The political “kindness and empathy” which the Ardern coalition government has patented as its trademark doesn’t seem to be making much headway with the teachers’ union. Which is ironic in many ways.
Latest reports say primary and intermediate teachers and principals have “overwhelmingly” rejected the government’s latest pay offer , on the grounds, it’s said, it will not fix the industry’s staffing “crisis”.
About 30,000 New Zealand Educational Institute Te Riu Roa (NZIE) union members voted on what was the third round of offers, in a secret online ballot. NZIE president Lynda Stuart said the message from members was that the offers did not do enough to fix the crisis in teacher recruitment and retention.
“The big concern for members was that the offers had nothing that would give teachers more time to teach or principals time to lead.”
The NZEI did not release the voting figures but obviously – being teachers – they are very quick at counting.
The latest rejection comes after members brushed aside two previous offers and began strike action.
“From the beginning of this process we’ve been clear that to attract and retain teachers we need to be paid fairly and have the time and support to ensure every child gets the best possible education. While the latest offer for teachers included a total salary increase of approximately $9500 – $11,000 over three years, it failed to address the important issues of time and class size, which underpin the crisis in education. Disappointingly, we end this year without the necessary movement from the government, and with still not enough to meet the needs of children, schools and teachers.“
Stuart said the union had informed the Ministry of Education and Education Minister Chris Hipkins of the outcome of the ballots and would seek further negotiations immediately, requesting a new offer by early in Term 1 next year to bring back to members.
It’s a hard nut for Hipkins to crack, but of course Labour’s own election themes and subsequent rhetoric (“nine years of neglect under the previous government”) raised expectations high in the party’s union supporters, among whom the most enthusiastic were the teachers unions. Not surprisingly they are looking for some real payback.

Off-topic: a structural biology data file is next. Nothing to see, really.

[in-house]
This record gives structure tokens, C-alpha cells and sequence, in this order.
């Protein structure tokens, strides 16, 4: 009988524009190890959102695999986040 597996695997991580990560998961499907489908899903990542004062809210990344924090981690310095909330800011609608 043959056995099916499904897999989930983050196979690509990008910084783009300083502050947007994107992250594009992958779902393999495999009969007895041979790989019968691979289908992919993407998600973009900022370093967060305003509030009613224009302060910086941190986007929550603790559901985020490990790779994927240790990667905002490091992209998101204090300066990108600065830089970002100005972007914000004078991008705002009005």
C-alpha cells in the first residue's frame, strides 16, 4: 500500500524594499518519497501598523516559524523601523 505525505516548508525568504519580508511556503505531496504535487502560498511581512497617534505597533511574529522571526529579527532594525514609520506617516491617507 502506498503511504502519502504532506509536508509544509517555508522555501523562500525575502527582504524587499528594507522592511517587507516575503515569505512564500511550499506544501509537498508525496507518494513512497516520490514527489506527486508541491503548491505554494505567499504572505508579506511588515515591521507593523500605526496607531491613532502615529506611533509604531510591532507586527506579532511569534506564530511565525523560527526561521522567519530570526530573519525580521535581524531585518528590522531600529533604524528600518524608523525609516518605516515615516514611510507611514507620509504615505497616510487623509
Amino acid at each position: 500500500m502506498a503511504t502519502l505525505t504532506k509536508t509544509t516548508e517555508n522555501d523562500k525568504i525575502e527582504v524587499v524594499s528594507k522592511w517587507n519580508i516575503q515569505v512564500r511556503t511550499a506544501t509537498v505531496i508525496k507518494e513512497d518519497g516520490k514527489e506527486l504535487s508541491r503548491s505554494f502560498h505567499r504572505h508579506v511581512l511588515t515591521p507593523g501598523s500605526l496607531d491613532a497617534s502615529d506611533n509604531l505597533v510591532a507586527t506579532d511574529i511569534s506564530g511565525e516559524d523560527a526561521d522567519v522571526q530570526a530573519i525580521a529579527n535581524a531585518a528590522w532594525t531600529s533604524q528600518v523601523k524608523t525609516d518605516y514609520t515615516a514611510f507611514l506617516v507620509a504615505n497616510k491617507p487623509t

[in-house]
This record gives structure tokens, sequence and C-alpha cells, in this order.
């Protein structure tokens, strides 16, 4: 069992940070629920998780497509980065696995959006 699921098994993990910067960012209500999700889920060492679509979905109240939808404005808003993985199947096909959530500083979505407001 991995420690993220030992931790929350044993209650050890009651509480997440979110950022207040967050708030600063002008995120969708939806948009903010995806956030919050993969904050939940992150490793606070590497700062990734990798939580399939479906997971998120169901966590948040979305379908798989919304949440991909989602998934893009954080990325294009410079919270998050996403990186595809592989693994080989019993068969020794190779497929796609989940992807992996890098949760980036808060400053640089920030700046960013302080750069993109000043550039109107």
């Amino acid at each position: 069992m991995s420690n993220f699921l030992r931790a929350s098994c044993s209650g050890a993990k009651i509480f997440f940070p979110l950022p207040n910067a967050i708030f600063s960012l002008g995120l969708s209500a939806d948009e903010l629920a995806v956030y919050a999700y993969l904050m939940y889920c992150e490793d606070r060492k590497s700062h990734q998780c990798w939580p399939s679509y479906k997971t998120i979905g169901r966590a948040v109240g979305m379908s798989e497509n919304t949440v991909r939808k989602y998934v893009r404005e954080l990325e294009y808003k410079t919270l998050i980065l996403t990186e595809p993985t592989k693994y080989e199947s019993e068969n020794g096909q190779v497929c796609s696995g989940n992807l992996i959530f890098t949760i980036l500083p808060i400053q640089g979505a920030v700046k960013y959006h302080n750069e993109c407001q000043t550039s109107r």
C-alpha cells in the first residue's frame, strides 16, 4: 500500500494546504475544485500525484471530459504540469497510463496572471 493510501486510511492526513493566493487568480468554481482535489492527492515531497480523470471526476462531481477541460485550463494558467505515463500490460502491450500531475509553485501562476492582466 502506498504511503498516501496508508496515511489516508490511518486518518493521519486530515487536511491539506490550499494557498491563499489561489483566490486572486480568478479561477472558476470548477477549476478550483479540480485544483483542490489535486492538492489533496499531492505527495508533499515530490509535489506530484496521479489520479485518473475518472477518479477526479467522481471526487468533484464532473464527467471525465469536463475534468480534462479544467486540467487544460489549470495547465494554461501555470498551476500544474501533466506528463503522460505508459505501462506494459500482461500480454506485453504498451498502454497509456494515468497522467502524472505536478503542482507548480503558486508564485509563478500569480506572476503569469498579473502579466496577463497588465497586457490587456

The $698m the government has put on the table is apparently chickenfeed..
The NZEI insists it wants an offer which will ensure children will have “the best possible education”. So would another $100m achieve that? Or $500M?
As an aside, Point of Order notes that the $698m package was described by the Employment Relations Authority as “handsome and competitive”.
The NZEI contends the government’s offer has nothing which would give teachers more time to teach or principals time to lead.
This would have a less hollow ring if the teachers at the same time were matching their statements with a commitment to overcome the gap in education achievement between, say, students of European and Maori ethnicities.
The Ministry of Education has embarked on addressing workload concerns by spending an extra $500m for learning support, providing $40m to boost teacher supply in the short to medium term, developing a long-term Education Workforce strategy, and rolling out an Education Professional’s Well-being Framework.
Any dispassionate observer might conclude the intransigence of the NZEI’s members is now stoking the “crisis” in education, the same crisis they went on strike to resolve. And the irony for Chris Hipkins, who had all the answers when education spokesman in Opposition, is that he finds himself up the creek without a paddle.